OBJECTIVE: Active acromegaly is subject to sex differences in growth hormone (GH) and Insulin like growth factor 1 (IGF-I) patterns as well as clinical features but whether this also pertains to controlled disease is unclear.
DESIGN: In a cross-sectional, multi-centre study, 84 patients with acromegaly (F = 43, M = 41), who were considered controlled after surgery alone (n = 23) or during continued somatostatin receptor ligand (SRL) treatment (n = 61), were examined.
METHODS: Serum concentrations of GH, insulin, glucose and free fatty acid (FFA) were measured during an oral glucose tolerance test (OGTT) together with baseline serum IGF-I and completion of two HR-Qol questionnaires (acromegaly quality of life questionnaire [AcroQol] and Patient-assessed Acromegaly Symptom Questionnaire [PASQ]).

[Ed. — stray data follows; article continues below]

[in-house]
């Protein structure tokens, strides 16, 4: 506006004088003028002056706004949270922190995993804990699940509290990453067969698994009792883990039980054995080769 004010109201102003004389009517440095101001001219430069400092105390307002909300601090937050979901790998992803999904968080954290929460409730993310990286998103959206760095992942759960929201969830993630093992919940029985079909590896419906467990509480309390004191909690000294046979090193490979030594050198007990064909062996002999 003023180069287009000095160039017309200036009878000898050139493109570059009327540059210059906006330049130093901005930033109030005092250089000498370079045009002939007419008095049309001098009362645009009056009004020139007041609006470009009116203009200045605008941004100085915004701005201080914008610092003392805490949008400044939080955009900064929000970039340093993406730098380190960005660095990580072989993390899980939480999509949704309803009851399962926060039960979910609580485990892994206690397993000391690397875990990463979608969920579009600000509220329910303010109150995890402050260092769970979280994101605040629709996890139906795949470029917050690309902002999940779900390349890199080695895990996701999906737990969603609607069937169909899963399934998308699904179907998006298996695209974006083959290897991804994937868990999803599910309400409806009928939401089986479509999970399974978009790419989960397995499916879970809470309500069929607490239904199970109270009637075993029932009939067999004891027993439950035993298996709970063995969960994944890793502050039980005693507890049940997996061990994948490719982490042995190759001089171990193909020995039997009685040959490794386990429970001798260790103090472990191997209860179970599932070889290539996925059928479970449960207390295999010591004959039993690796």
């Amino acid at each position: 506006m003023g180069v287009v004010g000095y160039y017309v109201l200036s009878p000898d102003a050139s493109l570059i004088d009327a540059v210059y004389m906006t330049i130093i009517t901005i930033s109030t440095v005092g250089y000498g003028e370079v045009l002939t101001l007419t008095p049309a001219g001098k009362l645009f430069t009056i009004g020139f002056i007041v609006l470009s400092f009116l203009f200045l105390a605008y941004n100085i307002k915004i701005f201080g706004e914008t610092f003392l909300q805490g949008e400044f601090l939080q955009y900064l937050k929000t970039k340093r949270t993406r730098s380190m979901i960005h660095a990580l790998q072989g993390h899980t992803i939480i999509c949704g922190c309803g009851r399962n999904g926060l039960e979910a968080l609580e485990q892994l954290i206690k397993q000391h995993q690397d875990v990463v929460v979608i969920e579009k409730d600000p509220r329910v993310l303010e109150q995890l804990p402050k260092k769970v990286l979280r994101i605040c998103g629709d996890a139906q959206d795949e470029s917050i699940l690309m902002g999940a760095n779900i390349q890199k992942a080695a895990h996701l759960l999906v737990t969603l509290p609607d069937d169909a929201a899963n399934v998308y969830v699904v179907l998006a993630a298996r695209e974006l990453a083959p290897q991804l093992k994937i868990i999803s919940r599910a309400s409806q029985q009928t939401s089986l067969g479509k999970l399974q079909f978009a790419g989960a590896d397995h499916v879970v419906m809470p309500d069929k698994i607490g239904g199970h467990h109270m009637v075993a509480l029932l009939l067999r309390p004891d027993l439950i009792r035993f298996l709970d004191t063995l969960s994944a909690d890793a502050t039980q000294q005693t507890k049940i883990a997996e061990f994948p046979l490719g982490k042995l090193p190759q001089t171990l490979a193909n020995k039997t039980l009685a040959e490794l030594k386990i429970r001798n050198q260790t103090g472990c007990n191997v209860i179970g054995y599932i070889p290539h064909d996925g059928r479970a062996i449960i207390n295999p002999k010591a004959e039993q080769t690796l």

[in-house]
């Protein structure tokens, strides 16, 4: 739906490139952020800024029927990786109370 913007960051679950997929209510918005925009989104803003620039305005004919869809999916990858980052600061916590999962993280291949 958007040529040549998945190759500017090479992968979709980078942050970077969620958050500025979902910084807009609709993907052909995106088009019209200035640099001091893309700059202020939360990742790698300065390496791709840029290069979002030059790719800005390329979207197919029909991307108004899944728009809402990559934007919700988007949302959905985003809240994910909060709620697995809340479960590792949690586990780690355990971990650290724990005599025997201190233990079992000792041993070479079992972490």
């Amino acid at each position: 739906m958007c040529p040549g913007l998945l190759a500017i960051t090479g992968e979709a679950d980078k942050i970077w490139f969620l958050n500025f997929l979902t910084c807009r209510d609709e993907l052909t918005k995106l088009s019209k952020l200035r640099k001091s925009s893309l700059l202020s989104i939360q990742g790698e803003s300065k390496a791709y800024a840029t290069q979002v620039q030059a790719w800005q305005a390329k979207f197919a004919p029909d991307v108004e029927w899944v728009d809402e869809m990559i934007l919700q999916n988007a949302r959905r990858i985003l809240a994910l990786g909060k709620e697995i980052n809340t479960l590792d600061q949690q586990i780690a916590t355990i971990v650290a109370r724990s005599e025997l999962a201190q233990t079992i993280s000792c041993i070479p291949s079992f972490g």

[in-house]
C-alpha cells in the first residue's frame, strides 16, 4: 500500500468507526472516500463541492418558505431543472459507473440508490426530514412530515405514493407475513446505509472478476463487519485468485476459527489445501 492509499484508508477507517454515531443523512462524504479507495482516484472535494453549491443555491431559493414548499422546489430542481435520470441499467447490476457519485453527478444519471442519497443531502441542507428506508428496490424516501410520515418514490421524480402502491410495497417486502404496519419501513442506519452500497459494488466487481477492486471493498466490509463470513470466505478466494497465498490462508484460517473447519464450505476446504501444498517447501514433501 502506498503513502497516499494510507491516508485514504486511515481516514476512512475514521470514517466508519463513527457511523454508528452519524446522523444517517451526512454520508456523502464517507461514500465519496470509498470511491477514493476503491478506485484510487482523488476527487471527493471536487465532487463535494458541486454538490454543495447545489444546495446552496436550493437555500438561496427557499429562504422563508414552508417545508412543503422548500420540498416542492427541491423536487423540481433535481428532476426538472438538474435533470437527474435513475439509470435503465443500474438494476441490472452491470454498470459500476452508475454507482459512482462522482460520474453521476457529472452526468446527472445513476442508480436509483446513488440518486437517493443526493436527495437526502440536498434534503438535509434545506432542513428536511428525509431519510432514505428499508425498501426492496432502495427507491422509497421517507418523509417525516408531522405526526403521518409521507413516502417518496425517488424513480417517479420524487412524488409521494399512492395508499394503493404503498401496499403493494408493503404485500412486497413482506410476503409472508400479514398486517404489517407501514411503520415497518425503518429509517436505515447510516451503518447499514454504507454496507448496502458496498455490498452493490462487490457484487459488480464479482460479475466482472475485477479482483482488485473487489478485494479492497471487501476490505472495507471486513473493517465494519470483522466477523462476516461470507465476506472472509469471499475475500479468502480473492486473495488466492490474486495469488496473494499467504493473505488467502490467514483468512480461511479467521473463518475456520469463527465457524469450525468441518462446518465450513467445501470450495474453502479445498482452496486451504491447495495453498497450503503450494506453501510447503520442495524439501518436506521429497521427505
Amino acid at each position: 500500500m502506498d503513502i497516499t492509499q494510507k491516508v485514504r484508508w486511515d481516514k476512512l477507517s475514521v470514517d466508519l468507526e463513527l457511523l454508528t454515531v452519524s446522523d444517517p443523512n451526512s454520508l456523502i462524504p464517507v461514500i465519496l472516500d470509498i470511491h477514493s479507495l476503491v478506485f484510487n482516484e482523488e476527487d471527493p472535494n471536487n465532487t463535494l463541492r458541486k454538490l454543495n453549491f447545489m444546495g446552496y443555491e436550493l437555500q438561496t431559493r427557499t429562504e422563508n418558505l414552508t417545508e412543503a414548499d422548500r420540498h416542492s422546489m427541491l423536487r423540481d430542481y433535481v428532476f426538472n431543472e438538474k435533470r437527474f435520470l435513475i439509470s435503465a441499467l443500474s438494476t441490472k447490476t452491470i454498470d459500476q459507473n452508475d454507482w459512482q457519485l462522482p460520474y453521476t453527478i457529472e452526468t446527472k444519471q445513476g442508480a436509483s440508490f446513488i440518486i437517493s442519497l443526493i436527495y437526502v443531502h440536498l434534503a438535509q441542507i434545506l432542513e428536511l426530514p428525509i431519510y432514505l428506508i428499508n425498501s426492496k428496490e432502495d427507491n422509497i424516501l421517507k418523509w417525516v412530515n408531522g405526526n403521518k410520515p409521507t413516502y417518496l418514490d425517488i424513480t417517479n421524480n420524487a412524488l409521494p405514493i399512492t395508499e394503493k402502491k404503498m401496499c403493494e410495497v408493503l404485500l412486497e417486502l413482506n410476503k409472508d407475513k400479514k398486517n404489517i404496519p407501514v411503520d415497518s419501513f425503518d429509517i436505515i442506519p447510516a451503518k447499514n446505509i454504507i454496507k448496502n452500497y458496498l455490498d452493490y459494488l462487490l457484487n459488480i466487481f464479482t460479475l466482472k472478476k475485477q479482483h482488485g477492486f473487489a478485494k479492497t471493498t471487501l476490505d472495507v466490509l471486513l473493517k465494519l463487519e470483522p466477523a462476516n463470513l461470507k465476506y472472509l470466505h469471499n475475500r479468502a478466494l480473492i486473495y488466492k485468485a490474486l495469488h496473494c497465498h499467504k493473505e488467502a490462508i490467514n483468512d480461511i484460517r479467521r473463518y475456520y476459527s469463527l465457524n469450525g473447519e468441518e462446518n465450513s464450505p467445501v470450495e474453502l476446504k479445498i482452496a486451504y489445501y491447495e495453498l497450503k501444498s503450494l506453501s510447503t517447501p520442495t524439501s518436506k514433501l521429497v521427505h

RESULTS: The mean age at the time of the study was 57 (±1.1) years and the majority of females (were postmenopausal. Females had significantly higher fasting GH but comparable IGF-I standard deviation scores (SDS). Using fasting GH < 1.0 µg/L as cut off, disease control was less prevalent in females (F: 56% vs. M: 83%, p = .007) whereas a comparable figure was observed using IGF-I SDS < 2 (F:79% vs. M:76%, p = .71). Compared with males, female patients showed impaired AcroQol physical score (p = .05), higher fasting FFA (p = .03) and insulin concentrations during the OGTT (p = .04).
CONCLUSION: In patients with acromegaly considered controlled, postmenopausal females exhibited higher GH levels than males despite comparable IGF-I levels, which also translated into impaired metabolic health and well-being. Our findings point to the relevance of including GH measurements in the assessment of disease control and suggest that disease-specific sex differences prevail after treatment.
|Number of pages||8|
|Publication status||Published - Jan 2023|
Bibliographical note© 2022 The Authors. Clinical Endocrinology published by John Wiley & Sons Ltd.
- pituitary adenoma
- quality of life